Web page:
June 22, 1977.
Dennis W. Reynolds, argued, Gustafson Reynolds, Spokane, Wash., for plaintiffs-appellants.
Myron C. Baum, Jeffrey S., Blum, argued, Attys., Tax Div., U.S. Dept. of Justice, Washington, D.C., for defendant-appellee.
Appeal from the United States District Court for the Eastern District of Washington.
Appellants, Lawrence and Nellie Fry, are members of the Confederated Tribes of the Colville Reservation (the Tribe). They appeal from a judgment of the district court holding that their income derived from logging operations on Reservation land is not exempt from federal income taxation. We affirm.
Kettle Falls Lumber Company, a non-Indian concern, contracted with the Tribe to cut timber from unallotted lands of the Reservation. Lawrence Fry, in turn, was hired by Kettle Falls as a logging subcontractor, but Fry himself had no direct contractual relationship with the Tribe. The majority of Fry's employees were Indians. Fry and his wife paid income taxes on the income derived from this logging operation and then sued for a refund. The district court granted the Commissioner's motion for summary judgment. This appeal followed.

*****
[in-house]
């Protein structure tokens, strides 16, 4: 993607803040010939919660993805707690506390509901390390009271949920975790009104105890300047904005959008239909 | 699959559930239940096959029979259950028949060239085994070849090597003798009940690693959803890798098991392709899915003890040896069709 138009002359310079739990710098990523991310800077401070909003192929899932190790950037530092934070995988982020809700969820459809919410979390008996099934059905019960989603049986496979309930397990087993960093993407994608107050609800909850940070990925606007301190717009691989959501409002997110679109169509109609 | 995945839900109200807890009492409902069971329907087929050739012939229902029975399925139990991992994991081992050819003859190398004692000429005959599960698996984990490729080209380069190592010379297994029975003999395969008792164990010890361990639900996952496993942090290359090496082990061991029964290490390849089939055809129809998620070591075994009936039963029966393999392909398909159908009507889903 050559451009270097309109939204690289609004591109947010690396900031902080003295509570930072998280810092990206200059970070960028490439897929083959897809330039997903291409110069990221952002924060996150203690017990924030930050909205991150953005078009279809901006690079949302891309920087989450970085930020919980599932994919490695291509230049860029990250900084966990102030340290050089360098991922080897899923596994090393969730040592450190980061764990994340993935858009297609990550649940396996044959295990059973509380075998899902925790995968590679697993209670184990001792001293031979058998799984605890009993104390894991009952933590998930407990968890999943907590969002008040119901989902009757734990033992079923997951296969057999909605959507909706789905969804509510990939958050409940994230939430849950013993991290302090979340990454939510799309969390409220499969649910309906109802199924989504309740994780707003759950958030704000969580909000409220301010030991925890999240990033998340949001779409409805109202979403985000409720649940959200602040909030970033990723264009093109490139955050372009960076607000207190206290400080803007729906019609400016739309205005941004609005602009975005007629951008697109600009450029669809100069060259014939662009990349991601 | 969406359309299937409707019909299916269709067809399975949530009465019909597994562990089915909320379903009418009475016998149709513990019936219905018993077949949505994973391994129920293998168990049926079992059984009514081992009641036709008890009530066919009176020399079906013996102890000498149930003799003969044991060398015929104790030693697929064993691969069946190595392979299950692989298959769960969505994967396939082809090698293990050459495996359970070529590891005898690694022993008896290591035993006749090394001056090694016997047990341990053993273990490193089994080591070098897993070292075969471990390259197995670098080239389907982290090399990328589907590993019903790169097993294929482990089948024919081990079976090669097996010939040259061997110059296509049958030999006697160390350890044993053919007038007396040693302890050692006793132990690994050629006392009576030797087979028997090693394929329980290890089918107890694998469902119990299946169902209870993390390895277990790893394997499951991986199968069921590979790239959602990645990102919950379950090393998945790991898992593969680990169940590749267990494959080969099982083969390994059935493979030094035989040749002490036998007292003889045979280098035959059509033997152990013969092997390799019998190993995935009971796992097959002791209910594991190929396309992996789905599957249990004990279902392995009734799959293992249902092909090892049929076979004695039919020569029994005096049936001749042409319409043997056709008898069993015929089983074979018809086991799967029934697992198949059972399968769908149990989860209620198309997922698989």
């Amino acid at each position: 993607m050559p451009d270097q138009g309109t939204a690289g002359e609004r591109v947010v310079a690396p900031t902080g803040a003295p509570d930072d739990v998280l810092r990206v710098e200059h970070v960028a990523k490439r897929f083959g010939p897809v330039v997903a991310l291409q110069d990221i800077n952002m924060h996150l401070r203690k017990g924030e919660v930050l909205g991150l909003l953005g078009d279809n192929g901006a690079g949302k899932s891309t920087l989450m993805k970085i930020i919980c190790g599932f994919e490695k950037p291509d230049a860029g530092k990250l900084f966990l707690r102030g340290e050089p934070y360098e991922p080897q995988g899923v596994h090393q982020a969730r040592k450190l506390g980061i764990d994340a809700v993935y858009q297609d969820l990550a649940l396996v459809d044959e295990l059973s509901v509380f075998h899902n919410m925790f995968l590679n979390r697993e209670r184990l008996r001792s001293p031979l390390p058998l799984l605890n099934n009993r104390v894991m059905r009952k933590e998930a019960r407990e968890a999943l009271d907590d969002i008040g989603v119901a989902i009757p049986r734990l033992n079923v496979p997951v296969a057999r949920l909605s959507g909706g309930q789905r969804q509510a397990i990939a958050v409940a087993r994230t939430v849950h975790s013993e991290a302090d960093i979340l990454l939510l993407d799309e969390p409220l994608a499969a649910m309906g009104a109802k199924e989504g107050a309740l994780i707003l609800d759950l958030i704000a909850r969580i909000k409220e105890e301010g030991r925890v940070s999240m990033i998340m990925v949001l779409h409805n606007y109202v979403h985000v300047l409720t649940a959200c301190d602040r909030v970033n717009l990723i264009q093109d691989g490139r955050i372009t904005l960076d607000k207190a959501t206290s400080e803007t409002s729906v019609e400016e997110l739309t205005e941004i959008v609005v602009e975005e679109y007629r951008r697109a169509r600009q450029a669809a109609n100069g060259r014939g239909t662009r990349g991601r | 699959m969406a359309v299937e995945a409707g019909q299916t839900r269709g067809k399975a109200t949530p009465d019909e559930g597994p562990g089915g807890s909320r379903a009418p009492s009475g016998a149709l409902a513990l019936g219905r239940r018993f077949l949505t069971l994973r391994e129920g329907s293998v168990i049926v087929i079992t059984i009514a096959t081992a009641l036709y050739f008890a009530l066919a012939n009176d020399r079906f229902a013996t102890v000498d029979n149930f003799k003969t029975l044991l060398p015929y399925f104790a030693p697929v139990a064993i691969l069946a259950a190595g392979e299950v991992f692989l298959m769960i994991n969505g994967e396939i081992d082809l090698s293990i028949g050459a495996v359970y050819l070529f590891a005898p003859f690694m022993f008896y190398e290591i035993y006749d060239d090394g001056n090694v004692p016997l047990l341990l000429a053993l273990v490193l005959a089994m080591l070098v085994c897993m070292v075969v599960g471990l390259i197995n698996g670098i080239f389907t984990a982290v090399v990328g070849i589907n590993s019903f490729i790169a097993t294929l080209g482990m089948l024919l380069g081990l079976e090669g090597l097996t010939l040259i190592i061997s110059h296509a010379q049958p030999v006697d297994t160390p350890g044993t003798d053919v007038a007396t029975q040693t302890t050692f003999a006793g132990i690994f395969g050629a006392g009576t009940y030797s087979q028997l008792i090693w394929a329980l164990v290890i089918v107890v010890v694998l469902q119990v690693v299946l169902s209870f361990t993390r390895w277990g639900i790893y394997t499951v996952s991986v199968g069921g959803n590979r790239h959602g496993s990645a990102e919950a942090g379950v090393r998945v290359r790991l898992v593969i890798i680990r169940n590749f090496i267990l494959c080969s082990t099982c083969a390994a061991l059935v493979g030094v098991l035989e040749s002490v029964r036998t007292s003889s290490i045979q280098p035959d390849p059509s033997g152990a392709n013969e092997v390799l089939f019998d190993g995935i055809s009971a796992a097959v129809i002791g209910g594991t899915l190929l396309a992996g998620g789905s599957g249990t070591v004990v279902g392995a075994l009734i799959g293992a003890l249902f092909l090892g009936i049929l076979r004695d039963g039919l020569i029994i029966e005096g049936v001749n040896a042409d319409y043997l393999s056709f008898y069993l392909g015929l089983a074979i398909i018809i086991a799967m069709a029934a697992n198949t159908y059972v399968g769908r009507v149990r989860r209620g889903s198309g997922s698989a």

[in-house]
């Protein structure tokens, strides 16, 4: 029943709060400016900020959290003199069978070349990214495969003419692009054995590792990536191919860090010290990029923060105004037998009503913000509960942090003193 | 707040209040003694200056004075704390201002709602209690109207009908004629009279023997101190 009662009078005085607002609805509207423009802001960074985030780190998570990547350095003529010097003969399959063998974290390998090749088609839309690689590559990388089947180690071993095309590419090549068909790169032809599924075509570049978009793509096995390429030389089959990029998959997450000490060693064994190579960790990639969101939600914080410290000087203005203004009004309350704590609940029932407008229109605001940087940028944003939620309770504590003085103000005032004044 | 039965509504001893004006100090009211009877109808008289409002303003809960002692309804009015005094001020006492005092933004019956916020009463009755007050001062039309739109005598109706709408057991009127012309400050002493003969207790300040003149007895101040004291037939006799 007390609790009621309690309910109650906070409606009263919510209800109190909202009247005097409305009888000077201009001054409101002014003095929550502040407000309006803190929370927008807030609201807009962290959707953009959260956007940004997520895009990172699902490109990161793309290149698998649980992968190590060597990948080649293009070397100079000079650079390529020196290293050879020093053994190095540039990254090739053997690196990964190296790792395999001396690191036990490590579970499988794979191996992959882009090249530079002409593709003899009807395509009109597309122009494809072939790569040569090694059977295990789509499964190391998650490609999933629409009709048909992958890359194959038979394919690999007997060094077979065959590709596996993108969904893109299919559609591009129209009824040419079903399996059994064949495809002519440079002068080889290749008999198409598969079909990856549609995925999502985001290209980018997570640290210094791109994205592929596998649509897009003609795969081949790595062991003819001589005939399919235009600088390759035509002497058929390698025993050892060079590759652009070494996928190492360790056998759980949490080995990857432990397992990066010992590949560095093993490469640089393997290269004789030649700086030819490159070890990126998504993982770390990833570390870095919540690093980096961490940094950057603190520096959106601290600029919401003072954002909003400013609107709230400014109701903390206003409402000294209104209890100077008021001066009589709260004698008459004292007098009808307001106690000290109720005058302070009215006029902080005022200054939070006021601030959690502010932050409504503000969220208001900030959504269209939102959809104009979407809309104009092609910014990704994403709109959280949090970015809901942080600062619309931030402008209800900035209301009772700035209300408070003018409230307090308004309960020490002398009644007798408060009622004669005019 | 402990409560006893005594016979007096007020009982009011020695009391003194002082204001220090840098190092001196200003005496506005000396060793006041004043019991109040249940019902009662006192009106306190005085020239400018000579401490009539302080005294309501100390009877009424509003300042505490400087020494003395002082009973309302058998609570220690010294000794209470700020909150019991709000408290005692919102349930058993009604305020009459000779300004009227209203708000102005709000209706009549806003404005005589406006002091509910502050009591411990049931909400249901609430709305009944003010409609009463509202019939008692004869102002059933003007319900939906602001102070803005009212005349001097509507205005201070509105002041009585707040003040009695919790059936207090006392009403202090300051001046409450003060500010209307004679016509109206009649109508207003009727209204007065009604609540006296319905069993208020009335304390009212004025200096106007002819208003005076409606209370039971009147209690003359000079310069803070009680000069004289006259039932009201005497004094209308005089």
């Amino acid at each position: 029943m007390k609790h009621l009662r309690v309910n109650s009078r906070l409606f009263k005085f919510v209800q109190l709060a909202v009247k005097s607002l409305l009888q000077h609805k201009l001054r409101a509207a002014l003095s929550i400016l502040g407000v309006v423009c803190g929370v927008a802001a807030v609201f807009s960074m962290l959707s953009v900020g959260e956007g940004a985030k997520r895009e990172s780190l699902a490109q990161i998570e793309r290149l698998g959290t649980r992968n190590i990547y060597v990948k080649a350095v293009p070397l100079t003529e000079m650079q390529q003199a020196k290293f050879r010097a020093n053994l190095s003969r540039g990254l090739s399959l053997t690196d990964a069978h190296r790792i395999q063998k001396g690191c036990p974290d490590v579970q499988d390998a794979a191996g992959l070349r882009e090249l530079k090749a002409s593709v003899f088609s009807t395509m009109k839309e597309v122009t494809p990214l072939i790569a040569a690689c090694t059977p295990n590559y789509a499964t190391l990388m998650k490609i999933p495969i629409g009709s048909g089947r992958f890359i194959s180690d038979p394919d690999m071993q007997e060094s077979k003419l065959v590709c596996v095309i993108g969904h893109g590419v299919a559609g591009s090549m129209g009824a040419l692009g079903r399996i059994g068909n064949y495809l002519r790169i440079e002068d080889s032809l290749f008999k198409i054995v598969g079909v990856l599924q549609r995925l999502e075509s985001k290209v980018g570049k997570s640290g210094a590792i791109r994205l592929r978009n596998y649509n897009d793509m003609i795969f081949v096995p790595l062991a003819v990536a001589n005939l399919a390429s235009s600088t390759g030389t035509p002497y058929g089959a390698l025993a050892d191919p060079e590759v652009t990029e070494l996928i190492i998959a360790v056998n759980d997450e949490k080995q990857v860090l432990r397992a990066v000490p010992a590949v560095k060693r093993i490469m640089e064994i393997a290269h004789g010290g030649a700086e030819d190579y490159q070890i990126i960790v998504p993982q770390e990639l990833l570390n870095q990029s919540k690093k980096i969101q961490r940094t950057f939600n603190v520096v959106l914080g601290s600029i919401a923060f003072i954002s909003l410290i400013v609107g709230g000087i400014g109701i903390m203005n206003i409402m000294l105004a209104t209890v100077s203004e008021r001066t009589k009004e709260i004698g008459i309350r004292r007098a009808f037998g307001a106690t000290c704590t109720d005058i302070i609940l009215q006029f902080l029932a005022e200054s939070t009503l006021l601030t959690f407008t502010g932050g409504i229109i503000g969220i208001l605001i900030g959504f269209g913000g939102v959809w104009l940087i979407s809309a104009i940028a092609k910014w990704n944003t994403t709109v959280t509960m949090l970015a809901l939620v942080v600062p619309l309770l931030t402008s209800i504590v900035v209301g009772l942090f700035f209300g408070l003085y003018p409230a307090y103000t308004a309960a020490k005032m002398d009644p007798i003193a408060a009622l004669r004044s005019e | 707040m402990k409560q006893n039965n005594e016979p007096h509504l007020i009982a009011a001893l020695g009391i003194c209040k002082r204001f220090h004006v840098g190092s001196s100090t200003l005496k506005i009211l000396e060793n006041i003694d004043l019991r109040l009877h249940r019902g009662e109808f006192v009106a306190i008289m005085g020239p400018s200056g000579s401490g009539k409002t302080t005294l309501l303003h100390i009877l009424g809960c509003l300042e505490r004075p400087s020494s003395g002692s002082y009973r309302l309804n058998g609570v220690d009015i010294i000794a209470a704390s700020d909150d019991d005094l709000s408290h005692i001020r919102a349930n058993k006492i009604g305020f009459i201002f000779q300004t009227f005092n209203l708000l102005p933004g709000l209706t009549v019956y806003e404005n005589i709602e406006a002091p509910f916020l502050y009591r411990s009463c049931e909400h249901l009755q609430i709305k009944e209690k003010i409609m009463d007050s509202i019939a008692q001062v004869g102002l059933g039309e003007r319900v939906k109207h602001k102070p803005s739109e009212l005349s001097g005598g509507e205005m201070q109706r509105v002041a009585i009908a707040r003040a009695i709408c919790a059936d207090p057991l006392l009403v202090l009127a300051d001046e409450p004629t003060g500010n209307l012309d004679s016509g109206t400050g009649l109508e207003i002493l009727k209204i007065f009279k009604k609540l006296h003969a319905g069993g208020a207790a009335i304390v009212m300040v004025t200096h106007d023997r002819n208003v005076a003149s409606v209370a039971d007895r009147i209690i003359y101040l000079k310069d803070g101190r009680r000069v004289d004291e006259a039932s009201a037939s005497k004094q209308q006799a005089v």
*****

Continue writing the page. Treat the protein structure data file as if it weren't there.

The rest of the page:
Reservation land is divided into two classes; land allotted to individual Indians for the use and benefit of the allotee; and common tribal land used for the benefit of the entire community . . . .
C.I.R. v. Walker, 326 F.2d 261, 263 (9th Cir. 1964).
It appears that Mrs. Fry was not involved in the logging venture which produced the income at issue here. Her status as taxpayer and appellant apparently derives from the fact that, although filing separately during the relevant years, she reported a portion of the subject income on her tax returns.